This model is very similar to my aging Jaybird headphones, so I was very excited to put them through their paces.
Included with the headphones are additional ear hooks and ear tips to customize the fit, as well as a micro-USB charging cable. They also include a nice hefty pouch to hold everything.
The playback controls are located in-line, a few inches below the right earbud. The center multi-function button is flanked on either side by separate buttons for volume control/song skipping. The micro USB charging port is also located on the controller. The controller, including the buttons, seem fairly well constructed and not flimsy.
Pairing is accomplished in typical fashion by holding the multi-function button down for a few seconds until you hear the “pairing” voice prompt. Once paired with your device, it will prompt you with a “paired” voice notification. Like the J&L-100s that I reviewed, when you subsequently connect your J&L-103s it still says “paired” instead of the traditional “connected.” The voice prompts are slightly distorted for some reason, but this doesn’t otherwise impact the sound quality.
The play-time is estimated to be 6 to 8 hours and I got about 8 hours. Charging took a little over an hour.
I tested the J&L-103s using Audiocheck.net’s Headphones and Earphones Benchmarking Test Files. I could hear frequencies from about 20Hz to 14KHz which probably has more to do with my impaired hearing at the upper ranges than anything else. I’m no audiophile, but I found the sound quality of the J&L-103s pleasant though they seemed a little muddier than my Jaybirds. Call quality was good and I received no complaints from folks on the other end.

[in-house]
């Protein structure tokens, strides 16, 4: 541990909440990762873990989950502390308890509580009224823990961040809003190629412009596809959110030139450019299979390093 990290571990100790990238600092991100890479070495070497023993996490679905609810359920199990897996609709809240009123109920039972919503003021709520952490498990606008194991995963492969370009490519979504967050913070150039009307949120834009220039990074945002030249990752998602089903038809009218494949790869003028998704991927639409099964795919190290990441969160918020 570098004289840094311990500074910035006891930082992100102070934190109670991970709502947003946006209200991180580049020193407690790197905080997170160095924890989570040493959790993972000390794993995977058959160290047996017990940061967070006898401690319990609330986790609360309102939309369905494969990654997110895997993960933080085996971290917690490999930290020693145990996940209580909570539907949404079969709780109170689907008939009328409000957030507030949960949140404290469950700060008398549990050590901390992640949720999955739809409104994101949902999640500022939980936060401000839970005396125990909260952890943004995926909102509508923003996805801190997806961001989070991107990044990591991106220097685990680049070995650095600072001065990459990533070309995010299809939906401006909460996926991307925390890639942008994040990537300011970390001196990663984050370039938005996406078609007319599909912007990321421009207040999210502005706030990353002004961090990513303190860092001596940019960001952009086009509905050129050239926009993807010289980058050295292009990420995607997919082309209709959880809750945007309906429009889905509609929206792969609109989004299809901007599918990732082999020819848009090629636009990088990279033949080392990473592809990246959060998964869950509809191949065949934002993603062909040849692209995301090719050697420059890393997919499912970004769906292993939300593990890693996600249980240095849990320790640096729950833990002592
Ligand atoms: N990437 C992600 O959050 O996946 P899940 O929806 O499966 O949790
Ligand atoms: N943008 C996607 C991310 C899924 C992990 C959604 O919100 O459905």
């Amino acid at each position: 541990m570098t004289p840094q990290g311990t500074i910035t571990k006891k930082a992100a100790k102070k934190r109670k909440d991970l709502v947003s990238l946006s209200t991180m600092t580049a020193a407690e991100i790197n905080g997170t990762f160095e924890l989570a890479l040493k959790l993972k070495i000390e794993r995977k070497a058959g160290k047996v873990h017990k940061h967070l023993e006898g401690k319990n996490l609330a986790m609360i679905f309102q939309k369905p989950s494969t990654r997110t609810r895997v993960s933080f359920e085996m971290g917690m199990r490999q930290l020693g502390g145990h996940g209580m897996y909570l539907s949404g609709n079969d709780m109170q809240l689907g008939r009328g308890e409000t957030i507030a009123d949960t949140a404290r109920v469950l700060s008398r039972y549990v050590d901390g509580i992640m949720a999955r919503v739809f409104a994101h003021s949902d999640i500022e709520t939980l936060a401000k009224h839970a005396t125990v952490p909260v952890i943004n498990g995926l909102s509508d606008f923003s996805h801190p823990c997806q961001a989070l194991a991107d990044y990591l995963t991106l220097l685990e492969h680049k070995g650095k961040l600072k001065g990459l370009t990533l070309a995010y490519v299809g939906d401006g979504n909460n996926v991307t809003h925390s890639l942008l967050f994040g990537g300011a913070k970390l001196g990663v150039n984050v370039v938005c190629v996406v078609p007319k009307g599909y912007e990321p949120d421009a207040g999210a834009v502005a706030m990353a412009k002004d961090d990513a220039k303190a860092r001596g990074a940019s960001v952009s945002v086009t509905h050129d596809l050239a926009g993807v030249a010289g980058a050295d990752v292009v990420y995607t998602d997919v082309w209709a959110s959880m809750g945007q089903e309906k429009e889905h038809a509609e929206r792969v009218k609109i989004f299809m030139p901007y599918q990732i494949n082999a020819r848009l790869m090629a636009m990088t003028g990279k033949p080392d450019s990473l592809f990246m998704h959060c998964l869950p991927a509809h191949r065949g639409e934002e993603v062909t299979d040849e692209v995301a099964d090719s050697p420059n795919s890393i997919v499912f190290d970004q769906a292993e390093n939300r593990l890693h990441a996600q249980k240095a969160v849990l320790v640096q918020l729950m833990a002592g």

I don’t like the Jaybird earhooks and wear mine sans them. However, I found the J&L-103s very comfortable even with the earhooks, which have a slight curve to them where the Jaybird earhooks are straight. That said, I’m sure this totally depends on the shape of your ears and, thus, is personal preference. I wore them for long periods without problem.
The cord that connects the two ear pieces is about the same as on the Jaybirds though perhaps slightly less rigid. As with the Jaybirds, the cord transfers rumbling noise if the cord moves and slides when in contact with your body. I suppose this is where the cordless Apple EarPod type are superior, but honestly, having a strap connecting the ear pieces makes me much more confident I won’t lose one.
The J&L-103’s build quality seems good and they have a nice heft to them. I love the magnetic feature which allows you to connect the two earpieces together to form a necklace. The magnet strength is pretty strong and should hold them together through most situations. Note that they do not automatically switch off when magnetically connected which would have been a nice feature.
If you are looking for this style of Bluetooth headphones, I have no hesitation in recommending the J&L-103s especially for the price of $49.